FBI director confident North Korea was behind Sony hack, still offers no evidence
When late last year the FBI provided an update on their investigation into the Sony Pictures Entertainment hack, they fingered the North Korean government as the instigator.
The Bureau claimed that there is “significant overlap between the infrastructure used in this attack and other malicious cyber activity the US government has previously linked directly to North Korea,” that the malware used in the attack has similarities (lines of code, encryption algorithms, data deletion methods, etc.) to that previously tied to North Korean actors, and that the tools used in this attack are similar to those used in cyber attacks against South Korean banks and media outlets, believed to be executed by North Korean hackers.
Still, they said that they will not make public the actual evidence, as it would reveal the organization’s (and the NSA’s) investigative methods, intelligence capabilities and sources, as well as inform North Korea of its vulnerable spots.
The claims have not pacified the security community – many are not ready to believe the US government without proof. As well-regarded computer security expert Bruce Schneier recently pointed out, “American history is littered with examples of classified information pointing us towards aggression against other countries—think WMDs—only to later learn that the evidence was wrong.”
On Wednesday, at the International Conference on Cyber Security held at Fordham University School of Law in New York, FBI director James Comey attempted to add the weight of his word to the claims.
“I have very high confidence in this attribution, as does the entire intelligence community,” he said to the audience.
He offered no additional evidence to support it, limiting new revelations to claims that the attackers got sloppy several times, and failed to use proxy servers when connecting to Sony’s servers, revealing thusly their actual IP address – an IP address allocated to North Korea.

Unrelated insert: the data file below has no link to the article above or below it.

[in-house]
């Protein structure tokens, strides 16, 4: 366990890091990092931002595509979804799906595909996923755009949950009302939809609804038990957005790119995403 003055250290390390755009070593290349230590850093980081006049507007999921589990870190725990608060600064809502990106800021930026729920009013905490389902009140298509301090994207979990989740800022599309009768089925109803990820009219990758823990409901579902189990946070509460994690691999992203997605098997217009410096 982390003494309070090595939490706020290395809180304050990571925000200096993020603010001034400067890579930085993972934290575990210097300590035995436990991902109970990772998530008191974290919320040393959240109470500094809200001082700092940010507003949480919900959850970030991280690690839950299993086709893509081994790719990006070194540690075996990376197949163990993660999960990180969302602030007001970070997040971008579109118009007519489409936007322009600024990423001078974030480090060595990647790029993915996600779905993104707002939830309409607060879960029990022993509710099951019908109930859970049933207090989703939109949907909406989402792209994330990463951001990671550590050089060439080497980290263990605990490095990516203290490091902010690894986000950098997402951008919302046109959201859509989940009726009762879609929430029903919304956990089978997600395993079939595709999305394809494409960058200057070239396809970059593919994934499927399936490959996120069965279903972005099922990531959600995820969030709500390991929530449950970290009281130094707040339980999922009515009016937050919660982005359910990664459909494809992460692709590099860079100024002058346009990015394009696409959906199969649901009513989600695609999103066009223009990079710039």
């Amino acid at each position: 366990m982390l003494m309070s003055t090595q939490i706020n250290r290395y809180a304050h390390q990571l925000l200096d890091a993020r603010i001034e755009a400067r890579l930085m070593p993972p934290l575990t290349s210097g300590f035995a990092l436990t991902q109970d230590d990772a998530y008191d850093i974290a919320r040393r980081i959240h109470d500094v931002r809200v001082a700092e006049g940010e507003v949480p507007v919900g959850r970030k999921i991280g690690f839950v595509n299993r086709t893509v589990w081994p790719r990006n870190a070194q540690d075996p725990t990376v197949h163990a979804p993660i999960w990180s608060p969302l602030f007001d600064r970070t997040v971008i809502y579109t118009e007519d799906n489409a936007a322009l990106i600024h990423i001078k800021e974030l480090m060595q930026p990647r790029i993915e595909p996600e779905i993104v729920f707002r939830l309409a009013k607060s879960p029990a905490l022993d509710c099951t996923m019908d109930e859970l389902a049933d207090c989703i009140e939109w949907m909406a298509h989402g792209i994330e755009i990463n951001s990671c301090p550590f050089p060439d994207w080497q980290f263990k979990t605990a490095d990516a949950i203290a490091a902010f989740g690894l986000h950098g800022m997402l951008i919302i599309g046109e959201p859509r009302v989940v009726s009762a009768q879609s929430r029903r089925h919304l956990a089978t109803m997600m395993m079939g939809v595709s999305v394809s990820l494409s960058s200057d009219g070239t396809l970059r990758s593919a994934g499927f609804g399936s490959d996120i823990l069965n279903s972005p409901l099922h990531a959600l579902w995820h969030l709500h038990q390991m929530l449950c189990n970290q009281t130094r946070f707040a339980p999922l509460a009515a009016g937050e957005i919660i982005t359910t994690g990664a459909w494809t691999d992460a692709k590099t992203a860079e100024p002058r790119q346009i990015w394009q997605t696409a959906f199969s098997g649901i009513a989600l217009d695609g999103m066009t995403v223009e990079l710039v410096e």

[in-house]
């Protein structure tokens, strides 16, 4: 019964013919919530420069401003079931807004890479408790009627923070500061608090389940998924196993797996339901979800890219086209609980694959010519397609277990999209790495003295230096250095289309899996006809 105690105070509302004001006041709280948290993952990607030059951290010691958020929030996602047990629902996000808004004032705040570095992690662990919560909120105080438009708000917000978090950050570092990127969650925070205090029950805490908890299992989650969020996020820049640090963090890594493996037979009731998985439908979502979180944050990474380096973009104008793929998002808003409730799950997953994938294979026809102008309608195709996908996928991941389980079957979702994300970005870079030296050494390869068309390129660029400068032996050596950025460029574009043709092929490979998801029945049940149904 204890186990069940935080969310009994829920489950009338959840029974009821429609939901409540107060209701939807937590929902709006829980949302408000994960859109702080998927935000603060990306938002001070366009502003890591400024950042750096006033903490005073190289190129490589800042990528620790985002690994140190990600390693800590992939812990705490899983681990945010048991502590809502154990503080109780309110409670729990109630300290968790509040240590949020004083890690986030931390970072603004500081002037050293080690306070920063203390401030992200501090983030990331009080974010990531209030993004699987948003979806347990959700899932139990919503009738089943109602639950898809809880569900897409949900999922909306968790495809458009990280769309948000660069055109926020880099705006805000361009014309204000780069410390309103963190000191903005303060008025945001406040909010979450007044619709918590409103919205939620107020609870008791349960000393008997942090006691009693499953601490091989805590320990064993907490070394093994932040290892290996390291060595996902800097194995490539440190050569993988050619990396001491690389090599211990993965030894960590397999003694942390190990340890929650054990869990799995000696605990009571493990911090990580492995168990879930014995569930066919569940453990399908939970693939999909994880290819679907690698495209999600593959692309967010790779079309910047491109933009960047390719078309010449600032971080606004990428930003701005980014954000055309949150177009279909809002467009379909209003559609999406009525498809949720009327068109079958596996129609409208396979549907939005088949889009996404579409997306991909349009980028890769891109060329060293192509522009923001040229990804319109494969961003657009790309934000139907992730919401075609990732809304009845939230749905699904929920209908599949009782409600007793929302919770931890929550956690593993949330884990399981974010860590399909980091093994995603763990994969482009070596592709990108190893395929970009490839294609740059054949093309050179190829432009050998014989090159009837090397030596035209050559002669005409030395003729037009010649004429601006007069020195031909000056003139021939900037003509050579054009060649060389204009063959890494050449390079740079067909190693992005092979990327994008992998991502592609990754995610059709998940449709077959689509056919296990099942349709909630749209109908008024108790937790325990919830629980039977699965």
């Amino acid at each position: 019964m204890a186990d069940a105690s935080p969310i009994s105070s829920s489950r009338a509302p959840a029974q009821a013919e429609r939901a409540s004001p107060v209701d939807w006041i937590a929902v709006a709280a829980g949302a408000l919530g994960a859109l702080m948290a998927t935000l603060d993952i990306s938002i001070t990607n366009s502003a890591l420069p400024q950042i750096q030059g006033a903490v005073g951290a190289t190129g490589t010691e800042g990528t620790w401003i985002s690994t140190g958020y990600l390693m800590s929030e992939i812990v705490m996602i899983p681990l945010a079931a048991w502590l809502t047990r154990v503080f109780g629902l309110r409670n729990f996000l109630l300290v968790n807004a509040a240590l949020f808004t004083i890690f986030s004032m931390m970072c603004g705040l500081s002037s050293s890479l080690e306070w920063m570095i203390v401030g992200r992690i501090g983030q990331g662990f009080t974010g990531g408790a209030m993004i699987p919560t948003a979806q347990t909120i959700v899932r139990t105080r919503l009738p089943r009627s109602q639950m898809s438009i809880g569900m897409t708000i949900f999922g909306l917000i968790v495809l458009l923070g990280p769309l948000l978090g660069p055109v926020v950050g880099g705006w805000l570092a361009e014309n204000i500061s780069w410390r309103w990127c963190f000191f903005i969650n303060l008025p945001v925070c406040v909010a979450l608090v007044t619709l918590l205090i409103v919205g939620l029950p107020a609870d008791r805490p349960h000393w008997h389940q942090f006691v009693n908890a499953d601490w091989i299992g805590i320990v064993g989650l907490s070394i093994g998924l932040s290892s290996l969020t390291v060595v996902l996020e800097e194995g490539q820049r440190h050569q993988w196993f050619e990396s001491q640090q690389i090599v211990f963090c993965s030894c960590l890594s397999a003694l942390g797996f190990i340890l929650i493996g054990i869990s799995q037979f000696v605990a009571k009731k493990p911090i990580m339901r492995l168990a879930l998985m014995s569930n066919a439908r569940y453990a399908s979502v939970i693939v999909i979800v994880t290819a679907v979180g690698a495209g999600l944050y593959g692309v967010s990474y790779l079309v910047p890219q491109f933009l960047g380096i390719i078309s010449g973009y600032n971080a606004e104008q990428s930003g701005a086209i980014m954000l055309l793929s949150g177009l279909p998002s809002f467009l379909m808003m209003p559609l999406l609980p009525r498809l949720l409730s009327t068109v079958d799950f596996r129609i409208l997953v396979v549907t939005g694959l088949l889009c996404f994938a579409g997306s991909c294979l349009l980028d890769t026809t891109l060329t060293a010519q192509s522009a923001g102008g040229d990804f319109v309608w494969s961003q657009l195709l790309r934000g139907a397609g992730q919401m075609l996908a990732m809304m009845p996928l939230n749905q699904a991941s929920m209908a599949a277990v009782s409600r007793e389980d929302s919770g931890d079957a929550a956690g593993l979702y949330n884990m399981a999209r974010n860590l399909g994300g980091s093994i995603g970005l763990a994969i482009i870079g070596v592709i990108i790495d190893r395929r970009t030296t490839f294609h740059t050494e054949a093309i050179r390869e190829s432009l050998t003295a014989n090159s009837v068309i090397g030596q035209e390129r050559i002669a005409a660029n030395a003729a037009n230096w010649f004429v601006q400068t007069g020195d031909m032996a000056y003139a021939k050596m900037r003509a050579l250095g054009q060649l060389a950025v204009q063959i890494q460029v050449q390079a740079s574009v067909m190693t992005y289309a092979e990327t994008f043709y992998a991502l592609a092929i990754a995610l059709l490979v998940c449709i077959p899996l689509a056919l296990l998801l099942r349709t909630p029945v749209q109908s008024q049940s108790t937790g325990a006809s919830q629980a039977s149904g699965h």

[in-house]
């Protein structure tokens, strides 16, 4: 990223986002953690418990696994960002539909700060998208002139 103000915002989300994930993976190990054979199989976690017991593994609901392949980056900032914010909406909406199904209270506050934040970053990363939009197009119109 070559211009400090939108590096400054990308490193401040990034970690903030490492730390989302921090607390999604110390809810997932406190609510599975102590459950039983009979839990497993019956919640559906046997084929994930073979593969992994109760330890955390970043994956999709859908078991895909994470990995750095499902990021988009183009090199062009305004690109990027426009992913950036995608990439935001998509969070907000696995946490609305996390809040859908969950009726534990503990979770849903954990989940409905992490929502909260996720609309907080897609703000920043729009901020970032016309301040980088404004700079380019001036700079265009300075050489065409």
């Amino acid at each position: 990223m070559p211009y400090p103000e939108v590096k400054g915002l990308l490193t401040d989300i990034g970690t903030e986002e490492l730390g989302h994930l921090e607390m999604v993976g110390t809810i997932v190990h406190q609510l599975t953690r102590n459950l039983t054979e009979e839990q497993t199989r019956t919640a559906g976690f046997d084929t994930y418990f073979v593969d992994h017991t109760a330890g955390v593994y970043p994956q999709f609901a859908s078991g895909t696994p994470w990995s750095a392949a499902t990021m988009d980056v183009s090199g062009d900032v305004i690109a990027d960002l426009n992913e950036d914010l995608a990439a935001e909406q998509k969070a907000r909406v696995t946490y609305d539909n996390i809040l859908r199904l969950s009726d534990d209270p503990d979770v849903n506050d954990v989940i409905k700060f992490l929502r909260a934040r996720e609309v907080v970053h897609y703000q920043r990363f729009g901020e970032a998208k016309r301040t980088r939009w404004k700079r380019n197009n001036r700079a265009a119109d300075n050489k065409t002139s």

According to him, the attackers also visited from the same IP address the Facebook account through which they sent the threatening messages to Sony.
Commenting on the security community’s skepticism, he said that they don’t have all the facts. “They don’t see what I see,” he said. But this is exactly the point security experts around the world are trying to make, and continue to point out.
“Various IP addresses have been associated with this attack, from a hotel in Taiwan to IP addresses in Japan. Any IP address connected to the internet can be compromised and used by attackers,” commented infosec pro Brian Honan.
All in all, Comey (and the US government) didn’t offer any evidence for their conclusions. They continue to say “Trust us!”, and they continue to bemoan the cybersecurity community’s mistrust.
In the meantime, the Obama administration used the claims as justification for the new sanctions they imposed against the North Korean government. They have also denied being involved with the recent outage affecting North Korea’s Internet connection.